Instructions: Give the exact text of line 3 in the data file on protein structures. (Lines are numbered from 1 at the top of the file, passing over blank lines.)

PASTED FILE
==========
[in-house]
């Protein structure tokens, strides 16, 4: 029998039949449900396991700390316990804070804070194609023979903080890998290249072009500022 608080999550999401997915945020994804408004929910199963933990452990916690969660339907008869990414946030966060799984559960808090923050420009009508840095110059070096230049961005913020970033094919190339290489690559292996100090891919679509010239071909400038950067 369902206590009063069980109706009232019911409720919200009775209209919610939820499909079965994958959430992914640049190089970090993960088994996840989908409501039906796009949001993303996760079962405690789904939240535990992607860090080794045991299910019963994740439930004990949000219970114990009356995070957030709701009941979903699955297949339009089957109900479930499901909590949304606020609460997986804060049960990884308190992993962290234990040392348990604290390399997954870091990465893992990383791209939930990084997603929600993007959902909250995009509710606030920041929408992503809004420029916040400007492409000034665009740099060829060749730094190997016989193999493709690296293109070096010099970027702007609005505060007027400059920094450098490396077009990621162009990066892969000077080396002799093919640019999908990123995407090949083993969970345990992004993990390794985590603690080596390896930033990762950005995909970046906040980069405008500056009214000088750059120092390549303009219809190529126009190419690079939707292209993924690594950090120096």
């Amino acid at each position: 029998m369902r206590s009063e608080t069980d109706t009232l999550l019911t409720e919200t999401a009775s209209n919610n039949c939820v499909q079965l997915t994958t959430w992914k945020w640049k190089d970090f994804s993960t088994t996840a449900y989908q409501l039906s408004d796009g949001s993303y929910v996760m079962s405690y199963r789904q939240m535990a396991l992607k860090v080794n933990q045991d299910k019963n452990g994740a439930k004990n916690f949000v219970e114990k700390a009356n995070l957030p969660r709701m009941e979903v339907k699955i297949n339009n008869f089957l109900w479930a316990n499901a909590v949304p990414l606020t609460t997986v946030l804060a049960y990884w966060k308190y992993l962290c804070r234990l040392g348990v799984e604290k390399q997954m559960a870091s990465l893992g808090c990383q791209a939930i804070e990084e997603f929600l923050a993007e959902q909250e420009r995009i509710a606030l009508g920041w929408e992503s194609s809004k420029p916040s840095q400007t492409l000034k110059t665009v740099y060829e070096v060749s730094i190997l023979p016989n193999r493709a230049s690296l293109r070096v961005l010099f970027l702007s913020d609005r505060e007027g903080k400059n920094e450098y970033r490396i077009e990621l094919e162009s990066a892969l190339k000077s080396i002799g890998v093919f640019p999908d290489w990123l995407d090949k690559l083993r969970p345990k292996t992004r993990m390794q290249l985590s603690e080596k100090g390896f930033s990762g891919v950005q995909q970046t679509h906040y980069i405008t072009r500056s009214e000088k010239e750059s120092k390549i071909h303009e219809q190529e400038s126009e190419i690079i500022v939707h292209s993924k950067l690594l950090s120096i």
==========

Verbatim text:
């Amino acid at each position: 029998m369902r206590s009063e608080t069980d109706t009232l999550l019911t409720e919200t999401a009775s209209n919610n039949c939820v499909q079965l997915t994958t959430w992914k945020w640049k190089d970090f994804s993960t088994t996840a449900y989908q409501l039906s408004d796009g949001s993303y929910v996760m079962s405690y199963r789904q939240m535990a396991l992607k860090v080794n933990q045991d299910k019963n452990g994740a439930k004990n916690f949000v219970e114990k700390a009356n995070l957030p969660r709701m009941e979903v339907k699955i297949n339009n008869f089957l109900w479930a316990n499901a909590v949304p990414l606020t609460t997986v946030l804060a049960y990884w966060k308190y992993l962290c804070r234990l040392g348990v799984e604290k390399q997954m559960a870091s990465l893992g808090c990383q791209a939930i804070e990084e997603f929600l923050a993007e959902q909250e420009r995009i509710a606030l009508g920041w929408e992503s194609s809004k420029p916040s840095q400007t492409l000034k110059t665009v740099y060829e070096v060749s730094i190997l023979p016989n193999r493709a230049s690296l293109r070096v961005l010099f970027l702007s913020d609005r505060e007027g903080k400059n920094e450098y970033r490396i077009e990621l094919e162009s990066a892969l190339k000077s080396i002799g890998v093919f640019p999908d290489w990123l995407d090949k690559l083993r969970p345990k292996t992004r993990m390794q290249l985590s603690e080596k100090g390896f930033s990762g891919v950005q995909q970046t679509h906040y980069i405008t072009r500056s009214e000088k010239e750059s120092k390549i071909h303009e219809q190529e400038s126009e190419i690079i500022v939707h292209s993924k950067l690594l950090s120096i």